Among the many anonymous writings retrieved from Temple files, from both San Francisco and Jonestown, in the aftermath of the deaths in November 1978, is a 52-page document that both presents Jim Jones and his vision and defends the Temple against the conspiracy which wishes to destroy it.
The first half describes Jim Jones and his work in Peoples Temple in glowing, sometimes hyperbolic terms, claiming at one point that “perhaps as many as two or three million have heard his message.” The descriptions of the organization itself would be familiar to Jones’ followers – especially in its laudatory comparisons with other churches – as would be the nature of the problems that the Temple attempts to overcome.
The second half opens with the statement that, “We hope that the foregoing will help readers understand the reasons behind the organized attacks that have been leveled against Jim Jones and Peoples Temple.” It then launched into a list of grievances against the “conspiracy” which dogged the group from California to South America.
The document is also incomplete. It cuts off in mid-sentence after 40 pages, and its footnotes and referenced list of corrections are missing. The remaining pages comprise additional notes and materials to be inserted.
The document is somewhat unfocused, disorganized, repetitious, and overwritten. As a result, it comes across as a very preliminary effort of a narrative seeking a clear voice.
The fact that Jim Jones is “currently… in Guyana, where he has been building a huge cooperative community that has nearly one thousand residents” – and by extension, that most of its accomplishments in the States are now in the past – would seem to make the descriptions in the first half irrelevant. Similarly, the recitation of grievances seems to offer little other than the establishment of a record of attacks against the group – since many of the complaints date back several years to its heyday in San Francisco – although the existing text does promise more to be disclosed later in the report. Because the document is incomplete, it is unknown whether it would have eventually offered concrete proposals for anyone or any institution to take to address the problems.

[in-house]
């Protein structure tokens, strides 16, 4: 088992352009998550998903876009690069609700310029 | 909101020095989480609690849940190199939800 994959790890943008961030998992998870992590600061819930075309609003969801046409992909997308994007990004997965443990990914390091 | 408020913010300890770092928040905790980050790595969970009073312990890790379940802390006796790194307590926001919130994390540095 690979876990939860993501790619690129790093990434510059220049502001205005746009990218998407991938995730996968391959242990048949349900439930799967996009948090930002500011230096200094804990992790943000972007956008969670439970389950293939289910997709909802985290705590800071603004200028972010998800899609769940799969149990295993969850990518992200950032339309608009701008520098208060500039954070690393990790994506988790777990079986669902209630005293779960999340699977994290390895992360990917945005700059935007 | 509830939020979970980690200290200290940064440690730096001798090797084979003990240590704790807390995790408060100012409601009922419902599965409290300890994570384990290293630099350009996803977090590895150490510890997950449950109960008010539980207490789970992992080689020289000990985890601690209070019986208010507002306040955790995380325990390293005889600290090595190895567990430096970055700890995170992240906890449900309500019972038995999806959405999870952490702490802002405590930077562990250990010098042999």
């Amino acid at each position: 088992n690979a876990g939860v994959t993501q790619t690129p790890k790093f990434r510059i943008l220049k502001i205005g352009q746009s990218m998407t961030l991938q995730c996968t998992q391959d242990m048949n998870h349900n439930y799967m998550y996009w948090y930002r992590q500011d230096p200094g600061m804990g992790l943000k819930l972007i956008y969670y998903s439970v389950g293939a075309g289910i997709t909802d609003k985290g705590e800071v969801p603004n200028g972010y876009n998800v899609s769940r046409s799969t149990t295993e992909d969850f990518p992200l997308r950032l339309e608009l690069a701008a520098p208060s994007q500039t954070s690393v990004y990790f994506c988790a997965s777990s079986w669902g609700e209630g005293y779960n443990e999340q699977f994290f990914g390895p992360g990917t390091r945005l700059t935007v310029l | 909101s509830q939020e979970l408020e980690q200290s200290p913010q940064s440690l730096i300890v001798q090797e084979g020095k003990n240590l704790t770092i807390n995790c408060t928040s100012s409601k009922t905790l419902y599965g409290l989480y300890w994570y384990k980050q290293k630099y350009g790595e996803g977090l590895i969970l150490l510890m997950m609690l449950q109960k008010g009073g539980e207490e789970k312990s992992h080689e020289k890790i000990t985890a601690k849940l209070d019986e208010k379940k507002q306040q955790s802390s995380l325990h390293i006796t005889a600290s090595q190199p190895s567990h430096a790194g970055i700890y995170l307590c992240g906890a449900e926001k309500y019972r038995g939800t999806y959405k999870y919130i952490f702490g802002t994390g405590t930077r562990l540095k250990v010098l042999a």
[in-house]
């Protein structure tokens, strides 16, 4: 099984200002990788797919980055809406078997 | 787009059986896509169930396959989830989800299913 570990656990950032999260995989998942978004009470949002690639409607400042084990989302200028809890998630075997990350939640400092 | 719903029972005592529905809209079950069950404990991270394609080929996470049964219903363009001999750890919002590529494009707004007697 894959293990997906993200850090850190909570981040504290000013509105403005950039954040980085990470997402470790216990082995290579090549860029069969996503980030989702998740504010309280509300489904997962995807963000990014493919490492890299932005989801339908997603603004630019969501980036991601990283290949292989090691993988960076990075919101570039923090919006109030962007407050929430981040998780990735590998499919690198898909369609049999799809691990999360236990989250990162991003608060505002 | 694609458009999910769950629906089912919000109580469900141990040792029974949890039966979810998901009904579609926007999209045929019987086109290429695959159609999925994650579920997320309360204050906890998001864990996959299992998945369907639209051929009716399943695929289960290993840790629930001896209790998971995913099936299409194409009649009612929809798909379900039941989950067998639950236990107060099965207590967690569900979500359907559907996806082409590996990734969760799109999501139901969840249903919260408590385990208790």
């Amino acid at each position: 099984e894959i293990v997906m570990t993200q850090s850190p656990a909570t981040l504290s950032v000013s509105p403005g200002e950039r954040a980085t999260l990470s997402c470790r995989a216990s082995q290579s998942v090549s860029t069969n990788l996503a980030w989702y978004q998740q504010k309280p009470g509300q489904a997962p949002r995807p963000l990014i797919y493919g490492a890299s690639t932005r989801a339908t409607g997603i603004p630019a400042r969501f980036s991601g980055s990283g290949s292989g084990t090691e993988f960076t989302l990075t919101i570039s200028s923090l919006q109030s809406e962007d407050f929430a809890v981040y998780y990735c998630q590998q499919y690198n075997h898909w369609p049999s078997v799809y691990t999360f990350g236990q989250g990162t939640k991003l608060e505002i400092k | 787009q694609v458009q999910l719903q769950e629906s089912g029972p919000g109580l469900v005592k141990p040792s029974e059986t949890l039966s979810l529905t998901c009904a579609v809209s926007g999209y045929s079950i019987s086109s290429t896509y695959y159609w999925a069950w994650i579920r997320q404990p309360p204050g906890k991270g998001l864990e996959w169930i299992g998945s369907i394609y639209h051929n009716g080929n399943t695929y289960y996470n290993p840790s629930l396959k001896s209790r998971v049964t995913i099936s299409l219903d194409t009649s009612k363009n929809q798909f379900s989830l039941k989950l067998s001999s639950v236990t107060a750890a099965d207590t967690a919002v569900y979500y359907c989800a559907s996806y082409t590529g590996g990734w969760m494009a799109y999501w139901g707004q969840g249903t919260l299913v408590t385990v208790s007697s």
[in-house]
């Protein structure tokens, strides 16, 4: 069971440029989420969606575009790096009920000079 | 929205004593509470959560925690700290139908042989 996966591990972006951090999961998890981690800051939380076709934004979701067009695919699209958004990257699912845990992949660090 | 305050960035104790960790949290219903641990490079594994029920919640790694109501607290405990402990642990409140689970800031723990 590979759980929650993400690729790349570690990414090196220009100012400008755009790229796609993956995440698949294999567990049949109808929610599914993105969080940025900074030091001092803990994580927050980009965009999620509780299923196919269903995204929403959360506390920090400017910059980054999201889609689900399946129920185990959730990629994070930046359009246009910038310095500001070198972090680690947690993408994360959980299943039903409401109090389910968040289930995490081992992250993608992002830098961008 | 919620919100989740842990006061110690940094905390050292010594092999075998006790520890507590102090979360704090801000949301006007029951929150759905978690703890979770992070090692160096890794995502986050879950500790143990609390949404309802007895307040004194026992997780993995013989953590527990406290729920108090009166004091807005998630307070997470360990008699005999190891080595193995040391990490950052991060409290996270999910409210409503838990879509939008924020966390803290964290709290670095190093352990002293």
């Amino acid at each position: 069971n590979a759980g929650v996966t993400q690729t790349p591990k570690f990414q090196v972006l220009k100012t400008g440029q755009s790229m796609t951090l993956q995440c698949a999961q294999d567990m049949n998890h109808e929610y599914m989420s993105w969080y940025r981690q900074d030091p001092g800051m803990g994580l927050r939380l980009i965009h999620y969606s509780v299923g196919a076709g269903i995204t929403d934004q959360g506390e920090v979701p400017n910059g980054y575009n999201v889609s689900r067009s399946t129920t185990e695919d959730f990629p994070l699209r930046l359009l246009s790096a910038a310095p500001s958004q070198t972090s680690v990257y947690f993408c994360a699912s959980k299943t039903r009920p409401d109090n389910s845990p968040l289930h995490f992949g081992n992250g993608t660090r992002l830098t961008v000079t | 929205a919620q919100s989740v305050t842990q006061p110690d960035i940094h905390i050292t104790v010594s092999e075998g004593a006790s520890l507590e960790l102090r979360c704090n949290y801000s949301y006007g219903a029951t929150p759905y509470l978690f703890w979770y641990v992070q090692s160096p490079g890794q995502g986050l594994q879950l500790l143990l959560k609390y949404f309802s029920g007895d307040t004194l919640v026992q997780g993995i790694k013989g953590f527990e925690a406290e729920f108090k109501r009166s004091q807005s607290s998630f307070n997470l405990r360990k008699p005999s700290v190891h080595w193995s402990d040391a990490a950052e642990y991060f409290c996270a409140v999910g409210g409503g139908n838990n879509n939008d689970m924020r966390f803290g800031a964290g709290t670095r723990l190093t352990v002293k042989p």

Neither its author nor its date nor its place of origin is completely clear. The most likely writer is Richard Tropp, a Temple member who drafted several profiles of Jonestown residents and of the church’s history for a book-length manuscript on the movement. In fact, this document may represent an early, partial draft of that manuscript. Much of the second half of the document adapts a more polemical tone, however, very different from the writings known to have been written by Tropp. In addition, there are several references to Christ as “He” or “His” – with a capital “H” – and while that was in more common use during the late 1970’s than in 21st century, it should be noted that, by that point, Peoples Temple was decidedly an a-religious church. Beyond that, Dick Tropp himself was Jewish.
There is some evidence that the document was written in Jonestown, although there may be stronger suggestions that at least sections of it were drafted in the U.S. For example, midway through the historical part of the narrative, the writer says, “Peoples Temple has for years been very active in the support of liberation struggles here in the United States and abroad” (emphasis added). In addition, several of the suggested corrections come from “JB” or “Jean,” references to Jean Brown, a Temple member who traveled once or twice during 1978 to Jonestown but who mostly remained in San Francisco. (Given the number of edits and marginal notes, it could very well be that the document was being written by committee – by Temple members on two continents – which would explain its roughness.)
Finally, there is a question of the date of its writing. The assumption that it dates from 1978 stems from the fact that there are upwards of 20 references to “1977” – including several with fall dates – rather than “earlier this year,” which would be a more natural sentence construction. By the same token, there are no references to the Accusation by the Concerned Relatives, which was delivered to the Temple and distributed to the press in mid-April 1978. That would place this document within the first three months of 1978.